3D Mapping of the MASER disk in NGC 1194

Data-driven 3D Animation

Animated data visualization which shows the velocities and positions of water vapor MASER emission regions in the active galaxy NGC 1194.

MASER is an acronym for „Microwave Amplification by Stimulated Emission of Radiation“. Essentially, this is the same process as for LASER, except that the amplified light is emitted at microwave frequencies rather than in the optical. The result is highly intense radiation at a precise frequency of 22.2 GHz. Due to an effect called Doppler effect the frequency that we observe from these regions changes if the source moves towards or away from us. Just light the sound of an ambulance changes which passes by our ears. Astronomers can use this frequency shift to analyze the movement of gas in distant galaxies.


The animation shows a 3D data visualization of MASER spots in the active galaxy NGC 1194. The galaxy is 182 million light years away from Earth! Using more than 7 years of different combinations of radio observations, graduate student Eugenia Fink (née Litzinger, Uni Wuerzburg) analyzed the velocities of maser emission regions which orbit around the central black hole of the galaxy. She was able to measure the distance of each maser spot and derive the size of the disk. With a diameter of 16 – 52 light years it belongs to the largest maser disks known today. However, due to the distant of the galaxy this angular size measures only 20 milliarcseconds, less than 1/1000 of the moon.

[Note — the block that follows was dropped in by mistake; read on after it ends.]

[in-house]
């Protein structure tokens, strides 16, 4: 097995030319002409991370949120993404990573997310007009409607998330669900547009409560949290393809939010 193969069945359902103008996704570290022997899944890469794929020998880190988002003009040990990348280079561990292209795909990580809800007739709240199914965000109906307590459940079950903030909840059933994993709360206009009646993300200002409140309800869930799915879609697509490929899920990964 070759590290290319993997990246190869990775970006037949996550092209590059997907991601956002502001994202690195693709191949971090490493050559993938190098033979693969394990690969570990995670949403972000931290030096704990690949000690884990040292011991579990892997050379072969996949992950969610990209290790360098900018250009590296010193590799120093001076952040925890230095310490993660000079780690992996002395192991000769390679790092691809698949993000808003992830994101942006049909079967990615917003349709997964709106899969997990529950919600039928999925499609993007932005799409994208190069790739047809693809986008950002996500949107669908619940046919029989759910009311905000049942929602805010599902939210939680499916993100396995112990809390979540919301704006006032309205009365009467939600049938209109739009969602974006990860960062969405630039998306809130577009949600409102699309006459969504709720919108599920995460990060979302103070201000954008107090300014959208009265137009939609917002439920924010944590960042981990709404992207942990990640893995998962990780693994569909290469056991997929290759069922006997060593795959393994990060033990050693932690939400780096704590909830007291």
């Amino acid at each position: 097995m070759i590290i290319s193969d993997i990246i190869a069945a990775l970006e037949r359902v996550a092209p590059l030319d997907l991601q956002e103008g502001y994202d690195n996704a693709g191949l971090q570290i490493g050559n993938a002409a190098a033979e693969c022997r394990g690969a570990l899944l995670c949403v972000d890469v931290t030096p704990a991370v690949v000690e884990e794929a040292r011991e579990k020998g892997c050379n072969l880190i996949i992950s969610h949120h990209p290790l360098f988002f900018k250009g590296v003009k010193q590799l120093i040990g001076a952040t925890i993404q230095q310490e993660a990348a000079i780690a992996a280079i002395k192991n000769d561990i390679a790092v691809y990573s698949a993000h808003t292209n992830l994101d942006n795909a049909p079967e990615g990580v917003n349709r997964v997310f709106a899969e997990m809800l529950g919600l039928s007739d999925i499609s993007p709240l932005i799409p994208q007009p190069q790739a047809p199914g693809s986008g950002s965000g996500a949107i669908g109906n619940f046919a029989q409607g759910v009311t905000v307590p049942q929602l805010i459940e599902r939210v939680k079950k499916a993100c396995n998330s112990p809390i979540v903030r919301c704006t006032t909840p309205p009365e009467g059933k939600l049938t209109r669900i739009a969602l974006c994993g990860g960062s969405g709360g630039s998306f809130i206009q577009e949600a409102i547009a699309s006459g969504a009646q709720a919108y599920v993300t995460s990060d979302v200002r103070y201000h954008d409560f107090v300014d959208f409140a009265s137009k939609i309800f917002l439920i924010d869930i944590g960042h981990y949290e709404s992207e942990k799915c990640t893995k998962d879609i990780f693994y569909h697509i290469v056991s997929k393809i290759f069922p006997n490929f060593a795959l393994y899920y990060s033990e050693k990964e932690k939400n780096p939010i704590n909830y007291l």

The data visualization project was done in collaboration with Eugenia Fink (née litzinger, University of Würzburg, Germany, responsible for scientific analysis) and Anda Iosip (Sound).


GBT single-dish observations between 2006 and 2013 (K-band , 22 GHz, Gregorian K-band receiver till April 2011, since May 2011 K-band Focal Plane Array (KFPA)) and VLBI observations of the VLBA, Effelsberg 100m telescope and the GBT (2007/2008 VLBA with GBT, 2012 VLBA with Effelsberg and GBT).